By Henry J. Taylor
Behind the scenes in Berlin the switch of Soviet Marshal Ivan S. Konev, a glum gnome, was preceded by a rare piece of Kremlin hanky-panky. It was more unusual for them to tamper with a little-known agreement than we may realize, and the pact itself seldom meets public eye.
In the strange flip-flops typical of Soviet diplomatic gymnastics, Konev took a pass at this for a few days; then backed away. This document is designated officially as the Huebner-Malinin agreement of April 5, 1947.
IT ESTABLISHED an American patrol in East Germany, based in Potsdam, and a Russian patrol in West Germany, based in Frankfurt. When Russia required us to return Russians who were among German prisoners of war, many chose suicide. The Red search for stray soldiers was relentless, and although this and similar purposes are long outlived the patrols remain in operation to this day.
The American group is known as the U. S. Military Liaison Mission. By the rights it extends, our far-ranging group tours all over East Germany, while theirs moves around West Germany.
Each contingent is limited to 14 persons. Ours contains 10 officers and four enlisted men from the U. S. Army, Navy and Air Force. They are in uniform, fan out through East Germany in brightly marked military cars and make it a point to show the American Flag.
EVERY NOW and then in these past 15 years the Soviet commander has clamped down a temporary "off limits" restriction on where they can go. Generally this restriction last one or two days, although it has lasted as long as 12.
These "off limits" specifications sometimes cover as much as half of East Germany, and there are permanently restricted areas as well. But our competent, trained observers do go in and out of Dresden, Leipzig, Rostock and major Communist-controlled urban centers with great frequency and roam the countryside while we here often think of the area behind the Berlin Wall as hardly penetrated.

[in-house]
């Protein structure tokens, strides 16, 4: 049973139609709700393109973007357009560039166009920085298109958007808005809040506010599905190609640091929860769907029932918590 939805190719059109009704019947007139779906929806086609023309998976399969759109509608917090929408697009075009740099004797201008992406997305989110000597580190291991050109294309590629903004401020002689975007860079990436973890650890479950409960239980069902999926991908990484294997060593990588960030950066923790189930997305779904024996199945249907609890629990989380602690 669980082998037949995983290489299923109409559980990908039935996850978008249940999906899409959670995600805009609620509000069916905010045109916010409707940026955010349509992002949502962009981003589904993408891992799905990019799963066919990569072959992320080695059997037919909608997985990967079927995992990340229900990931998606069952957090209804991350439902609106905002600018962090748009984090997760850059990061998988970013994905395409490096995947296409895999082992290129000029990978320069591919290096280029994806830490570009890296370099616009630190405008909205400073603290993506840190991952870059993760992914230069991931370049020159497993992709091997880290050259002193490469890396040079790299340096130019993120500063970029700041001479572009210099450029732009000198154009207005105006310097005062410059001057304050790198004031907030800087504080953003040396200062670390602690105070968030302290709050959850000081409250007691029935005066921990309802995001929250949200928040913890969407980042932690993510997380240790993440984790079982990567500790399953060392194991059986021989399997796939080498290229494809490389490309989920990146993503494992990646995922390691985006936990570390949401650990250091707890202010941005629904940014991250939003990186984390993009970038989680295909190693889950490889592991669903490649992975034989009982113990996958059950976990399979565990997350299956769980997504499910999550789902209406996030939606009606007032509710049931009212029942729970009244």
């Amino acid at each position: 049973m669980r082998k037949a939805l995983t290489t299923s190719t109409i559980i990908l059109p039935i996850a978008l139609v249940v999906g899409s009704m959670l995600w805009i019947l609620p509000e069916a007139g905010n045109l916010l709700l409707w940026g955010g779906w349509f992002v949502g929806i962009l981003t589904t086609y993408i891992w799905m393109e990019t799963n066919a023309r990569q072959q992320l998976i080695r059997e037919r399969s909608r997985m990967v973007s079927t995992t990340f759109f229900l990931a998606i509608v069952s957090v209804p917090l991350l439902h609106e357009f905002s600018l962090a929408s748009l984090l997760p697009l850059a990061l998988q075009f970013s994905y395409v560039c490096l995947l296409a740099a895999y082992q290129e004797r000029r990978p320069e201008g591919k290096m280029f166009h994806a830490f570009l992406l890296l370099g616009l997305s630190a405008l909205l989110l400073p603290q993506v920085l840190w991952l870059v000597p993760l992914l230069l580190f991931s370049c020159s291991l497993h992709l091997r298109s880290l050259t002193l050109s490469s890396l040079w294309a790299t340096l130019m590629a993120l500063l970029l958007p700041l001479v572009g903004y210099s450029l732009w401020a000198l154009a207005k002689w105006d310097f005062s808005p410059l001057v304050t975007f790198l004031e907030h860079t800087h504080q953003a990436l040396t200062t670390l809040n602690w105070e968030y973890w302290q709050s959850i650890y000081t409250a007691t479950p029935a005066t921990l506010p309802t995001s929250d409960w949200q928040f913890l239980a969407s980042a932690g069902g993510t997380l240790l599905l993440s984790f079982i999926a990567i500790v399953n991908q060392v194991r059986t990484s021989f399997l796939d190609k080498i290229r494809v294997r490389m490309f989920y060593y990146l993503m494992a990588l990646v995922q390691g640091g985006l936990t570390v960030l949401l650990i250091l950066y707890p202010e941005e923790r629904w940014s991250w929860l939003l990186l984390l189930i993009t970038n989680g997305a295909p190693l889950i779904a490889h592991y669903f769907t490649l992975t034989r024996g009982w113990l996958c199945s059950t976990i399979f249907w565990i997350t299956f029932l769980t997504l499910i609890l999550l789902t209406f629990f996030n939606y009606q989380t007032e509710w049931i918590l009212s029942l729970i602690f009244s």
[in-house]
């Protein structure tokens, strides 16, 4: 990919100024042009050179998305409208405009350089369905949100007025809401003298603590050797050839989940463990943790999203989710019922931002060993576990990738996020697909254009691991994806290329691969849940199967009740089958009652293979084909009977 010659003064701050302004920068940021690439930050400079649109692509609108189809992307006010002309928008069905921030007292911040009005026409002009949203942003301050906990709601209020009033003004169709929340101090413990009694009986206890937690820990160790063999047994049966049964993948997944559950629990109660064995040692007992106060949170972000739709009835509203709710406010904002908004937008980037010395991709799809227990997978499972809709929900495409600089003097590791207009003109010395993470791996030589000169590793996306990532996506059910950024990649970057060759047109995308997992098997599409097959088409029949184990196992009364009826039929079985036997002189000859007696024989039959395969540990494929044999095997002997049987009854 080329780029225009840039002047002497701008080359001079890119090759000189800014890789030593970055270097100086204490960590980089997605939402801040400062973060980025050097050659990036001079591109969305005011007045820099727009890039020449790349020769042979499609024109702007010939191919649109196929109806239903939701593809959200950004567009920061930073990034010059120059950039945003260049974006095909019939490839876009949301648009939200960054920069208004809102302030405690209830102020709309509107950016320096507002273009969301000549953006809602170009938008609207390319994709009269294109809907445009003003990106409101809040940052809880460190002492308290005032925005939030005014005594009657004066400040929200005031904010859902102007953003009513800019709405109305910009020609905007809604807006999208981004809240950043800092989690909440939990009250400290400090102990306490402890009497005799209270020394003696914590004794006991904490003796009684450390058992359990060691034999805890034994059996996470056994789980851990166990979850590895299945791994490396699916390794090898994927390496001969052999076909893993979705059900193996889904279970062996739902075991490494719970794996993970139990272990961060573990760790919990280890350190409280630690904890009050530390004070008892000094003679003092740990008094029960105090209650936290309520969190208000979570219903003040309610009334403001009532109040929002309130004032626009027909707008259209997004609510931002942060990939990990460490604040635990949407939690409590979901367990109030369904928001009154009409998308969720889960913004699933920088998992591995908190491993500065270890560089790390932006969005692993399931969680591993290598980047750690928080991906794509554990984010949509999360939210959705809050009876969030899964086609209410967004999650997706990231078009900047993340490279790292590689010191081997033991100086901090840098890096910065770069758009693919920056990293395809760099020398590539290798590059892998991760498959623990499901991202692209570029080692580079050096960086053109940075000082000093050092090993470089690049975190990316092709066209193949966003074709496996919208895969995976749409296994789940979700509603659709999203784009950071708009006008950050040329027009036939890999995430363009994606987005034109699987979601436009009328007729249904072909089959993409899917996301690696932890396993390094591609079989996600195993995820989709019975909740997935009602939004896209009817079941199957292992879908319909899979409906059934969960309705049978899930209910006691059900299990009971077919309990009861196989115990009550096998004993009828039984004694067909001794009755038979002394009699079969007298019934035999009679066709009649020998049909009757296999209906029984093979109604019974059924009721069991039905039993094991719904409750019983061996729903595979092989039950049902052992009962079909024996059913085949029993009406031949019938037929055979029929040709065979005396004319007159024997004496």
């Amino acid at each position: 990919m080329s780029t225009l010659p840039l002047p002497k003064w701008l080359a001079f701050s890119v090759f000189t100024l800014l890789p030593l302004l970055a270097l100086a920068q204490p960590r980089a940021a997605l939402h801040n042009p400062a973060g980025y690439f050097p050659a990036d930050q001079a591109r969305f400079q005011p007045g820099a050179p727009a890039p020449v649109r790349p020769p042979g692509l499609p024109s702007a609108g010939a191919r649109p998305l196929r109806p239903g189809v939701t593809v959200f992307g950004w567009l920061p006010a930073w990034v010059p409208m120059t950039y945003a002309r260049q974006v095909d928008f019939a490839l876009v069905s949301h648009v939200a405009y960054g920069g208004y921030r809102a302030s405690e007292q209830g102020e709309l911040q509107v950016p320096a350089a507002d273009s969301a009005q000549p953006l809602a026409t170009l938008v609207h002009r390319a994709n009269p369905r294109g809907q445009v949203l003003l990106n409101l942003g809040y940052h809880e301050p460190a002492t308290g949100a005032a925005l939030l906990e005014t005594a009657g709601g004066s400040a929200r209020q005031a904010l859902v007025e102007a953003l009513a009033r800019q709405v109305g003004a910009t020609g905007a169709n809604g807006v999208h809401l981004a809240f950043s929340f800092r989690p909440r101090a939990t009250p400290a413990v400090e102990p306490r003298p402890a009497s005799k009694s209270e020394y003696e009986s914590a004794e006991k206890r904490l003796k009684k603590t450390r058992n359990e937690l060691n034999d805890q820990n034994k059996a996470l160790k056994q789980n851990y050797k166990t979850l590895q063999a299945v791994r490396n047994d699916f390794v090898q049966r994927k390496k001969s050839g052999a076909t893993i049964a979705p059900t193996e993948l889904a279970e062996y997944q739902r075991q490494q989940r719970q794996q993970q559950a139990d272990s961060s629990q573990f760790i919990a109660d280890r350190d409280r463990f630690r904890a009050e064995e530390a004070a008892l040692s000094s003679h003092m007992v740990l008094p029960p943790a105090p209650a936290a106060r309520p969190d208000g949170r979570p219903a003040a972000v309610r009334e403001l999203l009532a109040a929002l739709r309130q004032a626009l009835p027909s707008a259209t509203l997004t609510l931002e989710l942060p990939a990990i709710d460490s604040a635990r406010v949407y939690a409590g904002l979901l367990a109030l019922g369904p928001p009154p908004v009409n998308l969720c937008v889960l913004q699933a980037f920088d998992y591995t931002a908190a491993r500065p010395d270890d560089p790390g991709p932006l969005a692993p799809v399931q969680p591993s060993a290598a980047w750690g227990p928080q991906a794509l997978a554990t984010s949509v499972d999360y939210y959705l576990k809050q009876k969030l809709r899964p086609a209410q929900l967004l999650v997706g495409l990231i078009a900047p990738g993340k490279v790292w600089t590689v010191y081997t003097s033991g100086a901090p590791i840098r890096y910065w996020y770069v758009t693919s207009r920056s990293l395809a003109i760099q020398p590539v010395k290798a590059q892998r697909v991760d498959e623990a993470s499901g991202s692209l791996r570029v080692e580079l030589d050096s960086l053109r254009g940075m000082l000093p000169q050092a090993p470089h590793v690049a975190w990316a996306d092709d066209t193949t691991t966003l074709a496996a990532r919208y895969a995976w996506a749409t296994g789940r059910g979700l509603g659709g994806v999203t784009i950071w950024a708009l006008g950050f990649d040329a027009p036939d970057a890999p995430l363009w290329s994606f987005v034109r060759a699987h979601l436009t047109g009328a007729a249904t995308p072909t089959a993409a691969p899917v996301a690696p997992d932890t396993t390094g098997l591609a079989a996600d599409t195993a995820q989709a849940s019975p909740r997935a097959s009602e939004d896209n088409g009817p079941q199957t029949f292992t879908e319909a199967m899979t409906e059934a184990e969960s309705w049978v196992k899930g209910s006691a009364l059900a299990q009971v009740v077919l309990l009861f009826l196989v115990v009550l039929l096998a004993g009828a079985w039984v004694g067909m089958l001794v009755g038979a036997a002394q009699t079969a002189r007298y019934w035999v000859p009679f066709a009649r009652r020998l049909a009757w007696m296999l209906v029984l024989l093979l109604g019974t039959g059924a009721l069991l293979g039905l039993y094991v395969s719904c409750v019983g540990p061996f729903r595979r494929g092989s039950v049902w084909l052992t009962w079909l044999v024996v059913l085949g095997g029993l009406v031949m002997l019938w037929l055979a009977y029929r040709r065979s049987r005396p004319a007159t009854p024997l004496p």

THIS UNIT is a living symbol to East Germans that America--including the American Army--has not forgotten them in their captivity. To us, in turn, the advantages of the operation are obvious, and very important. Even during the Berlin blockade and our counterattack by the airlift, which lasted well over a year, the Soviet did not molest this patrol.
Naturally, we did not molest theirs; for our ability to move around East Germany is much more valuable to us than their freedom in the Western area where they have many other facilities for observation, anyway.
Unknown to our public (but, of course, known to the Kremlin) information from our unit has been invaluable during each of the most severe East Germany crises we have faced.
Konev's action in raising questions about these observers with U. S. Gen. Bruce C. Clarke is not unprecedented, but it has happened a few times. Then the back-away has been similar, and the same fog of mystery about Soviet performance rolls in once more.
THEY KNOW that anything we might do that weakened our guard in any respect, including atomic inspection or even such a relatively small matter as the East German patrol, would be a retreat. The Reds are utter realists about themselves. Behind their words they watch to see if we are intelligent or if we are frightened.
For they expect us to know the fable of the wolves who offered to make peace with the sheep would send away their dogs. And they expect us to know what becomes of the sheep.
A private, not for profit organization
Copyright © 1999-2001 USMLMA, Inc. All rights reserved